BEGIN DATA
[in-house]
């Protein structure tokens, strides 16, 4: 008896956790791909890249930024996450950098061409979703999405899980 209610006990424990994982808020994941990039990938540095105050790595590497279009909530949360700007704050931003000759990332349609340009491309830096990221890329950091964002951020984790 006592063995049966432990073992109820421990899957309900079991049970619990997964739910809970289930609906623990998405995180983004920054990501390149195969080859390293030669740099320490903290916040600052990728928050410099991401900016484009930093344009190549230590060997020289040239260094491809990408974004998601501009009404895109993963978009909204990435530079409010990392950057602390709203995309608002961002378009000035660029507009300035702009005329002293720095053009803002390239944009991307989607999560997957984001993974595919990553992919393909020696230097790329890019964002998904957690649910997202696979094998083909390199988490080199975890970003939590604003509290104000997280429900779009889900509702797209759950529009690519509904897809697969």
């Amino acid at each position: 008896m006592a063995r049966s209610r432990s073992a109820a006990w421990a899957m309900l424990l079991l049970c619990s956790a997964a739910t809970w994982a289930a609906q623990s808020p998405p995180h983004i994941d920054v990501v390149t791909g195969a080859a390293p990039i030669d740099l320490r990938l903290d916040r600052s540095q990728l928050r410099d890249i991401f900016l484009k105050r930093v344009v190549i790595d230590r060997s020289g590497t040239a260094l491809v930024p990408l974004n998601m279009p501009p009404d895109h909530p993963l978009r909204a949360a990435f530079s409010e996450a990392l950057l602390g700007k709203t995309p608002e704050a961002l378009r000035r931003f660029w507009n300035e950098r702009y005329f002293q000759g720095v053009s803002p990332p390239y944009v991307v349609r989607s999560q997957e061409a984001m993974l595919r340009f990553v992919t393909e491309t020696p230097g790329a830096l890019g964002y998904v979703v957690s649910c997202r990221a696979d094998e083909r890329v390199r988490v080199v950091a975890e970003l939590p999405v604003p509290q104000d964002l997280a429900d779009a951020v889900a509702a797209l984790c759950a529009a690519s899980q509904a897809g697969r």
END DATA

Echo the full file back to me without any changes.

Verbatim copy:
[in-house]
């Protein structure tokens, strides 16, 4: 008896956790791909890249930024996450950098061409979703999405899980 209610006990424990994982808020994941990039990938540095105050790595590497279009909530949360700007704050931003000759990332349609340009491309830096990221890329950091964002951020984790 006592063995049966432990073992109820421990899957309900079991049970619990997964739910809970289930609906623990998405995180983004920054990501390149195969080859390293030669740099320490903290916040600052990728928050410099991401900016484009930093344009190549230590060997020289040239260094491809990408974004998601501009009404895109993963978009909204990435530079409010990392950057602390709203995309608002961002378009000035660029507009300035702009005329002293720095053009803002390239944009991307989607999560997957984001993974595919990553992919393909020696230097790329890019964002998904957690649910997202696979094998083909390199988490080199975890970003939590604003509290104000997280429900779009889900509702797209759950529009690519509904897809697969």
């Amino acid at each position: 008896m006592a063995r049966s209610r432990s073992a109820a006990w421990a899957m309900l424990l079991l049970c619990s956790a997964a739910t809970w994982a289930a609906q623990s808020p998405p995180h983004i994941d920054v990501v390149t791909g195969a080859a390293p990039i030669d740099l320490r990938l903290d916040r600052s540095q990728l928050r410099d890249i991401f900016l484009k105050r930093v344009v190549i790595d230590r060997s020289g590497t040239a260094l491809v930024p990408l974004n998601m279009p501009p009404d895109h909530p993963l978009r909204a949360a990435f530079s409010e996450a990392l950057l602390g700007k709203t995309p608002e704050a961002l378009r000035r931003f660029w507009n300035e950098r702009y005329f002293q000759g720095v053009s803002p990332p390239y944009v991307v349609r989607s999560q997957e061409a984001m993974l595919r340009f990553v992919t393909e491309t020696p230097g790329a830096l890019g964002y998904v979703v957690s649910c997202r990221a696979d094998e083909r890329v390199r988490v080199v950091a975890e970003l939590p999405v604003p509290q104000d964002l997280a429900d779009a951020v889900a509702a797209l984790c759950a529009a690519s899980q509904a897809g697969r």